Gold SB, Green LA, Peek CJ. From our practices to yours: key messages for the journey to integrated behavioral health. JABFM Jan 2017;3025-34.
Clark KD, Miller BF, Green LA, deGruy FV, Davis M, Cohen DJ. Implementation of behavioral health interventions in real world scenarios: managing complex change. Family Systems and Health 2017;35:36-45.
Balasubramanian BA, Cohen DJ, Jetelina KK, Dickinson LM, Davis MM, Gunn R, Gowen K, deGruy FV, Miller BF, Green LA. Outcomes of integrated behavioral health with primary care. JABFM 2017;30:130-139.
Davis MM, Gunn R, Gowen LK, Miller BF, Green LA, Cohen DJ. A qualitative study of patient experience of integrated behavioral health and primary care settings: more similar than different. Translational Behavioral Medicine 2018;XX:XX-XX. doi:10.1093/tbm/ibx001.
Gold SB, Green LA, Editors. Integrated Behavioral Health in Primary Care: Your Patients Are Waiting. Springer Nature, 2018.
Green LA, Cifuentes M. Advancing Care Together by Integrating Primary Care and Behavioral Health. JABFM 2015; 28:S1-S6.
The Colorado Health Foundation. Integrated Care is Ready to See You Now. Spring 2015
From Reform to the Norm?
2015 is the year when integrated care and payment overhaul begin in earnest.
Symposium Unplugged: Colorado’s Journey to Integrated Care
ACT Early Results
Background: More than 20 years ago the Institute of Medicine advocated for integration of physical and behavioral health care. Today, practices are integrating care in response to recent policy initiatives. However, few studies describe how integration is accomplished in real-world practices without the financial or research support available for most randomized controlled trials.
Methods: To study how practices integrate care, we are conducting a cross-case comparative, mixed-methods study of 11 practices participating in Advancing Care Together (ACT). Using a grounded theory approach, we analyzed multiple sources of data (e.g., documents, practice surveys, field notes from observation visits, semistructured interviews, online diaries) collected from each ACT innovator.
Results: Integration requires making changes in organization and interpersonal relationships. During early integration efforts, challenges related to workflow and access, leadership and culture change, and tracking and using data to evaluate patient- and practice-level improvement emerged for ACT innovators. We describe the strategies innovators are developing to address these challenges.
Conclusion: Integrating care is a fundamental and difficult change for practices and health care professionals. Research identifying common challenges that manifest in early efforts can help others attempting integration and inform state, local, and federal policies aimed at achieving wide-spread implementation.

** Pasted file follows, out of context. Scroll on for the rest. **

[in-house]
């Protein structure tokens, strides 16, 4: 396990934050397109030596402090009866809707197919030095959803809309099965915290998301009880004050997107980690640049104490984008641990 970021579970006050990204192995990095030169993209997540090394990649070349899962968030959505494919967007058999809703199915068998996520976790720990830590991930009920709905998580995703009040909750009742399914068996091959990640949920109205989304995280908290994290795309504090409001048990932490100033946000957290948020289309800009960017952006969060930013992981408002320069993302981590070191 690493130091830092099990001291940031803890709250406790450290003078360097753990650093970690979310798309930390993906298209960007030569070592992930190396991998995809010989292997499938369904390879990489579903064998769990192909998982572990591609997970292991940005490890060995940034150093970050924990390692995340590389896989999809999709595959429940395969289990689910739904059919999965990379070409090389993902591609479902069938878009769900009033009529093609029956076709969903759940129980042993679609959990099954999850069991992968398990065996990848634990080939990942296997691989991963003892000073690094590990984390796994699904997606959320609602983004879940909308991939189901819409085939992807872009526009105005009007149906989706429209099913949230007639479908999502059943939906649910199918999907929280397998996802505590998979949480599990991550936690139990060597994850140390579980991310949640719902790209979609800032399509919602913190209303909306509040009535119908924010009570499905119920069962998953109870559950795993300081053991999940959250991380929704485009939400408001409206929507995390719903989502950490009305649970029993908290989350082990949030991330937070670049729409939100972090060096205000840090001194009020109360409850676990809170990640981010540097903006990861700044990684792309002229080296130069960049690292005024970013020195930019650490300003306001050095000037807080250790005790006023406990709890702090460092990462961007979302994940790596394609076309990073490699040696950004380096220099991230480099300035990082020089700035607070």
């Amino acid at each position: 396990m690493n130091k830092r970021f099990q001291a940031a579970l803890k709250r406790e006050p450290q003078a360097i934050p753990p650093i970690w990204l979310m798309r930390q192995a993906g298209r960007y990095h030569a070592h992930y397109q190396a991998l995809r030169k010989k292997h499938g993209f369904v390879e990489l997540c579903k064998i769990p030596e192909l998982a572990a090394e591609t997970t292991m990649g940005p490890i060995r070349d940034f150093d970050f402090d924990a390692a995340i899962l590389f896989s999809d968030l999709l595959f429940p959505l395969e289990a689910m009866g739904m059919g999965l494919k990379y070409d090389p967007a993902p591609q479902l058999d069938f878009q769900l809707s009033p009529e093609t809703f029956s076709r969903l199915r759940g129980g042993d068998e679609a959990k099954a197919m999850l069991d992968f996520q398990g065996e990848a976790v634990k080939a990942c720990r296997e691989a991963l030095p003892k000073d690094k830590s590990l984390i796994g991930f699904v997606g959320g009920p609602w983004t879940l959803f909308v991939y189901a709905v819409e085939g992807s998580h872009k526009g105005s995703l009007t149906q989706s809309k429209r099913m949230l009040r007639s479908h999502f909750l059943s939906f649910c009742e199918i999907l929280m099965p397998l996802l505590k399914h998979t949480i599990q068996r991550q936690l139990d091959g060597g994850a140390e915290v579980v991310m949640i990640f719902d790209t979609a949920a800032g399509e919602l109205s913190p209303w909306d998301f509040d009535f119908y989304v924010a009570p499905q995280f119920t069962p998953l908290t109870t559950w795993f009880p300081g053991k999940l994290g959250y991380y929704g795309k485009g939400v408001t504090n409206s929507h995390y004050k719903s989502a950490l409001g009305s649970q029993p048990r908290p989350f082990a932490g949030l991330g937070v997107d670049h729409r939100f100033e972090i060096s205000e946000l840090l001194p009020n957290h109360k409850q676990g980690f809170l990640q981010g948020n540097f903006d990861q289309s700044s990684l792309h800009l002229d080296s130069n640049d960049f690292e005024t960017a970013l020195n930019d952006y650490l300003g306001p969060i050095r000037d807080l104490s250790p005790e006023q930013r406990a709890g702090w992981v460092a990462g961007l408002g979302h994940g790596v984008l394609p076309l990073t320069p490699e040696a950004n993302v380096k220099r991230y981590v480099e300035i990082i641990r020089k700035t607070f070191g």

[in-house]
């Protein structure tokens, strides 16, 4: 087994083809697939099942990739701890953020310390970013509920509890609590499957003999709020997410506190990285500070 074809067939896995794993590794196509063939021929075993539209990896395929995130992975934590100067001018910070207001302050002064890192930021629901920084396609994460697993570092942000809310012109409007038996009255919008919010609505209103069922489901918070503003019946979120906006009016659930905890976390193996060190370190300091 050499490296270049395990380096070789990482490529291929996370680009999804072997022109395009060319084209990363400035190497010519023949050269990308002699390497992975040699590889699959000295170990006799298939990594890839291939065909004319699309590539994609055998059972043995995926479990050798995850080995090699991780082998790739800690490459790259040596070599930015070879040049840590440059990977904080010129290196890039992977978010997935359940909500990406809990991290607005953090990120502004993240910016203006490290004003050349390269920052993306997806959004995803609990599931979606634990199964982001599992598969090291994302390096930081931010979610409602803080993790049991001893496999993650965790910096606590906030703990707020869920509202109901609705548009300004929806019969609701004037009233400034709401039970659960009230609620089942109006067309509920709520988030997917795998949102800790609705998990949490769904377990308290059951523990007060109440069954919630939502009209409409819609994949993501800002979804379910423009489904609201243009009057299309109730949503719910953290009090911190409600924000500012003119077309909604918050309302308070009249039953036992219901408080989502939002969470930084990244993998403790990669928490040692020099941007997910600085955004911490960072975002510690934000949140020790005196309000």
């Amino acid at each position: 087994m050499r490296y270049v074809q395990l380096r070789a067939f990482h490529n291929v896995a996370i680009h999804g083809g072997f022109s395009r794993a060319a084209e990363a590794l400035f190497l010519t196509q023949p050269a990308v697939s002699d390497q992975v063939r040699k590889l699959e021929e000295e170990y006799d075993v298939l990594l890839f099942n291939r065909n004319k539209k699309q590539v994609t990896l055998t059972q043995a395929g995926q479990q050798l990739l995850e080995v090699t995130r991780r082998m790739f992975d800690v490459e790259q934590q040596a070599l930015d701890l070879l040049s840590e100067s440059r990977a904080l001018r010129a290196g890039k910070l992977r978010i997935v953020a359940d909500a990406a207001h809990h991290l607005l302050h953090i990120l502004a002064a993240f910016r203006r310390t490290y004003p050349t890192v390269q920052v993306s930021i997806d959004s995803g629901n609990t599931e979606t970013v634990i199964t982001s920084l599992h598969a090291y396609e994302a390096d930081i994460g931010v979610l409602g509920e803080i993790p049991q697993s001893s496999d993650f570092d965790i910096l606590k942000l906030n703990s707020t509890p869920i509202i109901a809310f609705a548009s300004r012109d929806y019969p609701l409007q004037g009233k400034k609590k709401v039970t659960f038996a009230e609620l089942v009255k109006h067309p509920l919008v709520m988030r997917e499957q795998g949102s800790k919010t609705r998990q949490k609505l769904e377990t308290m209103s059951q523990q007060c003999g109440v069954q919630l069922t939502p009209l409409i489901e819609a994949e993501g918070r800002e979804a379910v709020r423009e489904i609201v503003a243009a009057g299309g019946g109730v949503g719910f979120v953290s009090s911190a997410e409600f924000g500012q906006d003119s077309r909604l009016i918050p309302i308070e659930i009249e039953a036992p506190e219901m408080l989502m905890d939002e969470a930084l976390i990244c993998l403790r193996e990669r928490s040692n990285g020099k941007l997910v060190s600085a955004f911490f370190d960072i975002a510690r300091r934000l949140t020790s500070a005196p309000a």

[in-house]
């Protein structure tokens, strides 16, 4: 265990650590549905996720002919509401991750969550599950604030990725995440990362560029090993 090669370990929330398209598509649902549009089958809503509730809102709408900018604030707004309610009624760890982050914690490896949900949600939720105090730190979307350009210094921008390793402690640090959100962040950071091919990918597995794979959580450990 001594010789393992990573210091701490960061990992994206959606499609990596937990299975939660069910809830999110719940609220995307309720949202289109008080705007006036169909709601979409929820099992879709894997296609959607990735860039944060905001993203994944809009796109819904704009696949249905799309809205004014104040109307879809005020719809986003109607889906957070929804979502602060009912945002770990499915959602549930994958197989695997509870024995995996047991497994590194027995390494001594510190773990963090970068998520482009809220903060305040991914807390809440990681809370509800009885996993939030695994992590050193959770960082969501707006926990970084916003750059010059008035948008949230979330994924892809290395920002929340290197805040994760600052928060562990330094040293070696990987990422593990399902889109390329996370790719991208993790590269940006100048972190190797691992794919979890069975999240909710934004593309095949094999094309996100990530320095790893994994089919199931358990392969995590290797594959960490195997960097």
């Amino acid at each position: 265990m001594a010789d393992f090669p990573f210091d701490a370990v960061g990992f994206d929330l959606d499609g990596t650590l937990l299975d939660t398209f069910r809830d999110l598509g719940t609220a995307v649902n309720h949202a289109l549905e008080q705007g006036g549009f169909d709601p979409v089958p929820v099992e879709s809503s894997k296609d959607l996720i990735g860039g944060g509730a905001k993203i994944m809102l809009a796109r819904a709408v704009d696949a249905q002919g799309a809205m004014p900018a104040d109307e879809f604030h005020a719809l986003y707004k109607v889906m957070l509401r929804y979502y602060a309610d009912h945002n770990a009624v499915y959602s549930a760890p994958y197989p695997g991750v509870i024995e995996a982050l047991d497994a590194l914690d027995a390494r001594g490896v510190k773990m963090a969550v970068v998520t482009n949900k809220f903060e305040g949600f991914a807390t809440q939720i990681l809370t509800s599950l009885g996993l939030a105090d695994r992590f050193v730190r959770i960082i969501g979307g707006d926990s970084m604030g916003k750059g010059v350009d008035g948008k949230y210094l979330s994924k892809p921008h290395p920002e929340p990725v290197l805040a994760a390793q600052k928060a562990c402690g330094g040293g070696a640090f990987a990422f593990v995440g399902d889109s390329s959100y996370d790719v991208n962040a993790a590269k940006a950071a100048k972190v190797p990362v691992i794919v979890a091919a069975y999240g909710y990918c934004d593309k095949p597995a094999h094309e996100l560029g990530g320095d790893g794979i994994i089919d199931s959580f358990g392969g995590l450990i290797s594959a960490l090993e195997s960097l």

Davis M, Balasubramanian BA, Waller E, Miller BF, Green LA, Cohen DJ. Integrating Behavioral and Physical Health Care in the Real World: Early Lessons from Advancing Care Together. The Journal of the American Board of Family Medicine. September 1, 2013 2013;26(5):588-602.
ACT Learning Evaluation
Background: In healthcare change interventions, on-the-ground learning about the implementation process is often lost because of a primary focus on outcome improvements. This paper describes the Learning Evaluation, a methodological approach that blends quality improvement and implementation research methods to study healthcare innovations.
Methods: Learning Evaluation is an approach to multi-organization assessment. Qualitative and quantitative data are collected to conduct real-time assessment of implementation processes while also assessing changes in context, facilitating quality improvement using run charts and audit and feedback, and generating transportable lessons. Five principles are the foundation of this approach: (1) gather data to describe changes made by healthcare organizations and how changes are implemented; (2) collect process and outcome data relevant to healthcare organizations and to the research team; (3) assess multi-level contextual factors that affect implementation, process, outcome, and transportability; (4) assist healthcare organizations in using data for continuous quality improvement; and (5) operationalize common measurement strategies to generate transportable results.
Results: Learning Evaluation principles are applied across organizations by the following: (1) establishing a detailed understanding of the baseline implementation plan; (2) identifying target populations and tracking relevant process measures; (3) collecting and analyzing real-time quantitative and qualitative data on important contextual factors; (4) synthesizing data and emerging findings and sharing with stakeholders on an ongoing basis; and (5) harmonizing and fostering learning from process and outcome data. Application to a multi-site program focused on primary care and behavioral health integration shows the feasibility and utility of Learning Evaluation for generating real-time insights into evolving implementation processes.
Conclusions: Learning Evaluation generates systematic and rigorous cross-organizational findings about implementing healthcare innovations while also enhancing organizational capacity and accelerating translation of findings by facilitating continuous learning within individual sites. Researchers evaluating change initiatives and healthcare organizations implementing improvement initiatives may benefit from a Learning Evaluation approach.
Balasubramanian BA, Cohen DJ, Davis MM, Gunn R, Dickinson LM, Miller WL, Crabtree BF, Stange KC. Learning Evaluation: blending quality improvement and implementation research methods to study healthcare innovations. Implement Sci. 2015 Mar 10;10(1):31